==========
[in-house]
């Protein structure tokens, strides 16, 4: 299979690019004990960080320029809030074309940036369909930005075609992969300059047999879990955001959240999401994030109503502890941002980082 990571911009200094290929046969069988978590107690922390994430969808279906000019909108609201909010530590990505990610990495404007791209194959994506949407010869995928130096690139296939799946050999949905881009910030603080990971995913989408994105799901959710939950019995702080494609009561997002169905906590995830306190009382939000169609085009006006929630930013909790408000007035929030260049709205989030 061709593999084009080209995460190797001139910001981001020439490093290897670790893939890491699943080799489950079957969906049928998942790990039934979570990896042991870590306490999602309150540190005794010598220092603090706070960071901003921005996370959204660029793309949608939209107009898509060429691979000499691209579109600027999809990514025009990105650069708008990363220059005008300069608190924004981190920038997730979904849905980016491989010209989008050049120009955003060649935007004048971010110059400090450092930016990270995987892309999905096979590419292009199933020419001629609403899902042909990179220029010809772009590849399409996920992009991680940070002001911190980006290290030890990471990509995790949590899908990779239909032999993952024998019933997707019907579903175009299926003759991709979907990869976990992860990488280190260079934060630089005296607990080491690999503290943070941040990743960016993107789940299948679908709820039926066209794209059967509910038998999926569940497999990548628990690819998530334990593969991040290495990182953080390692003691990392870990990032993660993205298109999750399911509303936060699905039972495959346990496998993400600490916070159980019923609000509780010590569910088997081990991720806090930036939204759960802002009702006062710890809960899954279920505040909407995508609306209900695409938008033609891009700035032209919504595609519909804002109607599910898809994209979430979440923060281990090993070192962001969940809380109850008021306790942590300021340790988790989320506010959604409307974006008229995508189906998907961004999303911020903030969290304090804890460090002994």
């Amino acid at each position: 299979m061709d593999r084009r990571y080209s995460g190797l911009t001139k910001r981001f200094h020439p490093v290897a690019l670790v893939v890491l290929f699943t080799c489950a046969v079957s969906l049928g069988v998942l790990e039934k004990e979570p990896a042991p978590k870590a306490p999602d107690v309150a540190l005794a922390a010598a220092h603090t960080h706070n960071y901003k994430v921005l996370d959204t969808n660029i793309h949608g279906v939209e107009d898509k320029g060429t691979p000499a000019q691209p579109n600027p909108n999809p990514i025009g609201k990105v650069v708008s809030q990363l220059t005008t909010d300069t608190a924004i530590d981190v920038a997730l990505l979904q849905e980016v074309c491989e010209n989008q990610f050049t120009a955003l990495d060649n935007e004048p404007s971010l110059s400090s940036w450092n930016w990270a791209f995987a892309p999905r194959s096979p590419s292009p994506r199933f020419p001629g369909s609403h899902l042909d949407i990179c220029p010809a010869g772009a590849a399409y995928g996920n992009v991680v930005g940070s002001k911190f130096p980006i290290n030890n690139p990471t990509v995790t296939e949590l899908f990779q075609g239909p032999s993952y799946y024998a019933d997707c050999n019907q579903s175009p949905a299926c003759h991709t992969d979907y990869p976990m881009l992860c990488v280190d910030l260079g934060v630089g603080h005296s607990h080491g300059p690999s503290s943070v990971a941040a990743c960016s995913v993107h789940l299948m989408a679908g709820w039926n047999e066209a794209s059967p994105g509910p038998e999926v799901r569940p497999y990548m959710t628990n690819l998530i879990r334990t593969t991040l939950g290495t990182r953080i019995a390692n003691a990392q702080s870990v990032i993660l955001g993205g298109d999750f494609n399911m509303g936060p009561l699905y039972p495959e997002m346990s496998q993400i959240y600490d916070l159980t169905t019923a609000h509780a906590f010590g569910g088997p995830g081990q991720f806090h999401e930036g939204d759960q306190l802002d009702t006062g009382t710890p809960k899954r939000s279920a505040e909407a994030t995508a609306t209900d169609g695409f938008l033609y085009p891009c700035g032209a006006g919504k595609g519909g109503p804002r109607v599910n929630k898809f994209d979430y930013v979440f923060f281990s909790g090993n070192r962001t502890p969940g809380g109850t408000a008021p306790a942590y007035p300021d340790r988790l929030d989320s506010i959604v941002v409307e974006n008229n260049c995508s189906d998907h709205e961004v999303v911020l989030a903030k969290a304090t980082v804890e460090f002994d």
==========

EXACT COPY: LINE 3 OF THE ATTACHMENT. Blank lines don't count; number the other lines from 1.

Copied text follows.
């Amino acid at each position: 299979m061709d593999r084009r990571y080209s995460g190797l911009t001139k910001r981001f200094h020439p490093v290897a690019l670790v893939v890491l290929f699943t080799c489950a046969v079957s969906l049928g069988v998942l790990e039934k004990e979570p990896a042991p978590k870590a306490p999602d107690v309150a540190l005794a922390a010598a220092h603090t960080h706070n960071y901003k994430v921005l996370d959204t969808n660029i793309h949608g279906v939209e107009d898509k320029g060429t691979p000499a000019q691209p579109n600027p909108n999809p990514i025009g609201k990105v650069v708008s809030q990363l220059t005008t909010d300069t608190a924004i530590d981190v920038a997730l990505l979904q849905e980016v074309c491989e010209n989008q990610f050049t120009a955003l990495d060649n935007e004048p404007s971010l110059s400090s940036w450092n930016w990270a791209f995987a892309p999905r194959s096979p590419s292009p994506r199933f020419p001629g369909s609403h899902l042909d949407i990179c220029p010809a010869g772009a590849a399409y995928g996920n992009v991680v930005g940070s002001k911190f130096p980006i290290n030890n690139p990471t990509v995790t296939e949590l899908f990779q075609g239909p032999s993952y799946y024998a019933d997707c050999n019907q579903s175009p949905a299926c003759h991709t992969d979907y990869p976990m881009l992860c990488v280190d910030l260079g934060v630089g603080h005296s607990h080491g300059p690999s503290s943070v990971a941040a990743c960016s995913v993107h789940l299948m989408a679908g709820w039926n047999e066209a794209s059967p994105g509910p038998e999926v799901r569940p497999y990548m959710t628990n690819l998530i879990r334990t593969t991040l939950g290495t990182r953080i019995a390692n003691a990392q702080s870990v990032i993660l955001g993205g298109d999750f494609n399911m509303g936060p009561l699905y039972p495959e997002m346990s496998q993400i959240y600490d916070l159980t169905t019923a609000h509780a906590f010590g569910g088997p995830g081990q991720f806090h999401e930036g939204d759960q306190l802002d009702t006062g009382t710890p809960k899954r939000s279920a505040e909407a994030t995508a609306t209900d169609g695409f938008l033609y085009p891009c700035g032209a006006g919504k595609g519909g109503p804002r109607v599910n929630k898809f994209d979430y930013v979440f923060f281990s909790g090993n070192r962001t502890p969940g809380g109850t408000a008021p306790a942590y007035p300021d340790r988790l929030d989320s506010i959604v941002v409307e974006n008229n260049c995508s189906d998907h709205e961004v999303v911020l989030a903030k969290a304090t980082v804890e460090f002994d």